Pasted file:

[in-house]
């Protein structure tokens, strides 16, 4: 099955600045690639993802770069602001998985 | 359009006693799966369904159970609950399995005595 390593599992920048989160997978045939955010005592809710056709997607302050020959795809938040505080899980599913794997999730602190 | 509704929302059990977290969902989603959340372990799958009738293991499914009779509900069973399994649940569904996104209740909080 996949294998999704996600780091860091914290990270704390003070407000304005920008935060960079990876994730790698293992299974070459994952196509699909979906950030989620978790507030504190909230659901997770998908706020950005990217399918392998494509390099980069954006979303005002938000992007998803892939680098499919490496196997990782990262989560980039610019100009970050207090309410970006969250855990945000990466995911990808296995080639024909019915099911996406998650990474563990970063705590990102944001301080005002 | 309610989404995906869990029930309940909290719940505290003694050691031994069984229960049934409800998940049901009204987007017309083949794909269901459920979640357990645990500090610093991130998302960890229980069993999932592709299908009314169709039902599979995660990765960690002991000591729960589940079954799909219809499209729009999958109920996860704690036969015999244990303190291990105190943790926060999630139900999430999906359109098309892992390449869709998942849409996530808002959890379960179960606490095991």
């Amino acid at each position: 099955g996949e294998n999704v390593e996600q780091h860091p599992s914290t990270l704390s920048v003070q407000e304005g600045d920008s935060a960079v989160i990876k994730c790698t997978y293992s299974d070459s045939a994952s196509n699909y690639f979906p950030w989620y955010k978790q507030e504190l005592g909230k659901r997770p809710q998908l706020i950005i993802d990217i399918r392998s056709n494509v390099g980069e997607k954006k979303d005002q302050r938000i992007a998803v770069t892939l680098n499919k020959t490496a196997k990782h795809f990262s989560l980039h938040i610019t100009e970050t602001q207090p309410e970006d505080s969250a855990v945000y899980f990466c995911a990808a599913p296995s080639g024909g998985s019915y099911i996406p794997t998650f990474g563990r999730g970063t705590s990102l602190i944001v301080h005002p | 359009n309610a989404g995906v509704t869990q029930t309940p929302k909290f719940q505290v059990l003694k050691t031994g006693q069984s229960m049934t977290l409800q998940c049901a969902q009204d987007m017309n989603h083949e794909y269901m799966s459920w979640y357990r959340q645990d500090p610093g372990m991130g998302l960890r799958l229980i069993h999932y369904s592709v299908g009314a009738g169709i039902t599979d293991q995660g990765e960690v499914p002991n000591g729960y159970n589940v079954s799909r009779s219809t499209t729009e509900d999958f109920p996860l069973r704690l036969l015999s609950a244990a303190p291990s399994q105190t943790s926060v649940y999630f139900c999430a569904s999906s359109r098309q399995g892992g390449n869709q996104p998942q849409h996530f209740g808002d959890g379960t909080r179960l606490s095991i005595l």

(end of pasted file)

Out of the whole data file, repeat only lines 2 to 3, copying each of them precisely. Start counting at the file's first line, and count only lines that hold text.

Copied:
């Protein structure tokens, strides 16, 4: 099955600045690639993802770069602001998985 | 359009006693799966369904159970609950399995005595 390593599992920048989160997978045939955010005592809710056709997607302050020959795809938040505080899980599913794997999730602190 | 509704929302059990977290969902989603959340372990799958009738293991499914009779509900069973399994649940569904996104209740909080 996949294998999704996600780091860091914290990270704390003070407000304005920008935060960079990876994730790698293992299974070459994952196509699909979906950030989620978790507030504190909230659901997770998908706020950005990217399918392998494509390099980069954006979303005002938000992007998803892939680098499919490496196997990782990262989560980039610019100009970050207090309410970006969250855990945000990466995911990808296995080639024909019915099911996406998650990474563990970063705590990102944001301080005002 | 309610989404995906869990029930309940909290719940505290003694050691031994069984229960049934409800998940049901009204987007017309083949794909269901459920979640357990645990500090610093991130998302960890229980069993999932592709299908009314169709039902599979995660990765960690002991000591729960589940079954799909219809499209729009999958109920996860704690036969015999244990303190291990105190943790926060999630139900999430999906359109098309892992390449869709998942849409996530808002959890379960179960606490095991």
């Amino acid at each position: 099955g996949e294998n999704v390593e996600q780091h860091p599992s914290t990270l704390s920048v003070q407000e304005g600045d920008s935060a960079v989160i990876k994730c790698t997978y293992s299974d070459s045939a994952s196509n699909y690639f979906p950030w989620y955010k978790q507030e504190l005592g909230k659901r997770p809710q998908l706020i950005i993802d990217i399918r392998s056709n494509v390099g980069e997607k954006k979303d005002q302050r938000i992007a998803v770069t892939l680098n499919k020959t490496a196997k990782h795809f990262s989560l980039h938040i610019t100009e970050t602001q207090p309410e970006d505080s969250a855990v945000y899980f990466c995911a990808a599913p296995s080639g024909g998985s019915y099911i996406p794997t998650f990474g563990r999730g970063t705590s990102l602190i944001v301080h005002p | 359009n309610a989404g995906v509704t869990q029930t309940p929302k909290f719940q505290v059990l003694k050691t031994g006693q069984s229960m049934t977290l409800q998940c049901a969902q009204d987007m017309n989603h083949e794909y269901m799966s459920w979640y357990r959340q645990d500090p610093g372990m991130g998302l960890r799958l229980i069993h999932y369904s592709v299908g009314a009738g169709i039902t599979d293991q995660g990765e960690v499914p002991n000591g729960y159970n589940v079954s799909r009779s219809t499209t729009e509900d999958f109920p996860l069973r704690l036969l015999s609950a244990a303190p291990s399994q105190t943790s926060v649940y999630f139900c999430a569904s999906s359109r098309q399995g892992g390449n869709q996104p998942q849409h996530f209740g808002d959890g379960t909080r179960l606490s095991i005595l």